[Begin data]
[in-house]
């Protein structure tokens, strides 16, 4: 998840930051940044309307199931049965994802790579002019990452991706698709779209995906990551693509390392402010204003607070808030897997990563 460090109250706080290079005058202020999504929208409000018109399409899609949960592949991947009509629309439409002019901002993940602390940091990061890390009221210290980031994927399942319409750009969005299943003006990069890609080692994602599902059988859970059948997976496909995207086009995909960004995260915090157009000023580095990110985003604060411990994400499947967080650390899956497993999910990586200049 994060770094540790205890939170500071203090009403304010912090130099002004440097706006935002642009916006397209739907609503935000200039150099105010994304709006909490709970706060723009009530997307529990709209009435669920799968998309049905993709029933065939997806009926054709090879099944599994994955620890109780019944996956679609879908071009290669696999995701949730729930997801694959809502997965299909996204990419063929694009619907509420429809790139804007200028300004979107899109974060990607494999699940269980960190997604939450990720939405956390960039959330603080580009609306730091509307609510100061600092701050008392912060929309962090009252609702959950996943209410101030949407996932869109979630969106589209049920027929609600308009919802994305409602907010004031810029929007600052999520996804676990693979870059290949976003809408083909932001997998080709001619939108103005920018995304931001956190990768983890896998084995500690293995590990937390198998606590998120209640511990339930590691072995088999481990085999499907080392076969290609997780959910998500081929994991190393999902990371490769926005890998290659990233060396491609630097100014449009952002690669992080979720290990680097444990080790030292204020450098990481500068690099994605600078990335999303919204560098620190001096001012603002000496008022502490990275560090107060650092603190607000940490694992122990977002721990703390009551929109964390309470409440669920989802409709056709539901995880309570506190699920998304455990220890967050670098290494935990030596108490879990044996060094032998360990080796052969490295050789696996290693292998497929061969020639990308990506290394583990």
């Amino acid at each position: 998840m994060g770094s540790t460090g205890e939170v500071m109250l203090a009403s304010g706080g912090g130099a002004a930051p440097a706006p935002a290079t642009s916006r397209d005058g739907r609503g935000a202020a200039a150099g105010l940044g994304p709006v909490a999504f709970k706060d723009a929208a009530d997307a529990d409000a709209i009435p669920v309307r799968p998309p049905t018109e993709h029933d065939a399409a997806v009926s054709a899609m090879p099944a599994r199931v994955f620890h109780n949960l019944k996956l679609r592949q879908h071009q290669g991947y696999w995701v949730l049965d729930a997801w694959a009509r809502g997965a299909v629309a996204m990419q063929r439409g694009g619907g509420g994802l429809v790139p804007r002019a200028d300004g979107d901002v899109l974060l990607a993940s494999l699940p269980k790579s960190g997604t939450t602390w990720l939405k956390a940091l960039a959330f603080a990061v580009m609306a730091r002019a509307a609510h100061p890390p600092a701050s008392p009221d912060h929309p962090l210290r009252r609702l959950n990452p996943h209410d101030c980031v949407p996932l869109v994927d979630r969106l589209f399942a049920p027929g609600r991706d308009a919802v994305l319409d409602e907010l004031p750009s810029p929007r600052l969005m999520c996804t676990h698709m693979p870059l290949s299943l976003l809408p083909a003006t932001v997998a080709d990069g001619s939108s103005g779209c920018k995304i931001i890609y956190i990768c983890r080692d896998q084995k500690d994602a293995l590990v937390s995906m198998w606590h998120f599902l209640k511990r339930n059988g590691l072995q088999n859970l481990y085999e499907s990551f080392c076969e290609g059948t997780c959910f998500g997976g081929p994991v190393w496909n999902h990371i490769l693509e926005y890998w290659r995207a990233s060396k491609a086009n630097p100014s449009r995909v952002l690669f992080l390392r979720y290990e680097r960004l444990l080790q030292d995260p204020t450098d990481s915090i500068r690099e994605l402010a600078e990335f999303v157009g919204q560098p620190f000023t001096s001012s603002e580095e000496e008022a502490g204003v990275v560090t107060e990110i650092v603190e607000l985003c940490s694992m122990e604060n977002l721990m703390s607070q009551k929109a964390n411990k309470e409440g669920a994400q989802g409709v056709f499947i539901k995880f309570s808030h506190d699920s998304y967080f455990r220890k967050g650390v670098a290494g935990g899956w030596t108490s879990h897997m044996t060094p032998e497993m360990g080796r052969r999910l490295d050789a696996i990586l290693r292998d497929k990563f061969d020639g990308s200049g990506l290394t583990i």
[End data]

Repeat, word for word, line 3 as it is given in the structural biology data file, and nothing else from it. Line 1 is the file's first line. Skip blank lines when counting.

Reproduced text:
């Amino acid at each position: 998840m994060g770094s540790t460090g205890e939170v500071m109250l203090a009403s304010g706080g912090g130099a002004a930051p440097a706006p935002a290079t642009s916006r397209d005058g739907r609503g935000a202020a200039a150099g105010l940044g994304p709006v909490a999504f709970k706060d723009a929208a009530d997307a529990d409000a709209i009435p669920v309307r799968p998309p049905t018109e993709h029933d065939a399409a997806v009926s054709a899609m090879p099944a599994r199931v994955f620890h109780n949960l019944k996956l679609r592949q879908h071009q290669g991947y696999w995701v949730l049965d729930a997801w694959a009509r809502g997965a299909v629309a996204m990419q063929r439409g694009g619907g509420g994802l429809v790139p804007r002019a200028d300004g979107d901002v899109l974060l990607a993940s494999l699940p269980k790579s960190g997604t939450t602390w990720l939405k956390a940091l960039a959330f603080a990061v580009m609306a730091r002019a509307a609510h100061p890390p600092a701050s008392p009221d912060h929309p962090l210290r009252r609702l959950n990452p996943h209410d101030c980031v949407p996932l869109v994927d979630r969106l589209f399942a049920p027929g609600r991706d308009a919802v994305l319409d409602e907010l004031p750009s810029p929007r600052l969005m999520c996804t676990h698709m693979p870059l290949s299943l976003l809408p083909a003006t932001v997998a080709d990069g001619s939108s103005g779209c920018k995304i931001i890609y956190i990768c983890r080692d896998q084995k500690d994602a293995l590990v937390s995906m198998w606590h998120f599902l209640k511990r339930n059988g590691l072995q088999n859970l481990y085999e499907s990551f080392c076969e290609g059948t997780c959910f998500g997976g081929p994991v190393w496909n999902h990371i490769l693509e926005y890998w290659r995207a990233s060396k491609a086009n630097p100014s449009r995909v952002l690669f992080l390392r979720y290990e680097r960004l444990l080790q030292d995260p204020t450098d990481s915090i500068r690099e994605l402010a600078e990335f999303v157009g919204q560098p620190f000023t001096s001012s603002e580095e000496e008022a502490g204003v990275v560090t107060e990110i650092v603190e607000l985003c940490s694992m122990e604060n977002l721990m703390s607070q009551k929109a964390n411990k309470e409440g669920a994400q989802g409709v056709f499947i539901k995880f309570s808030h506190d699920s998304y967080f455990r220890k967050g650390v670098a290494g935990g899956w030596t108490s879990h897997m044996t060094p032998e497993m360990g080796r052969r999910l490295d050789a696996i990586l290693r292998d497929k990563f061969d020639g990308s200049g990506l290394t583990i």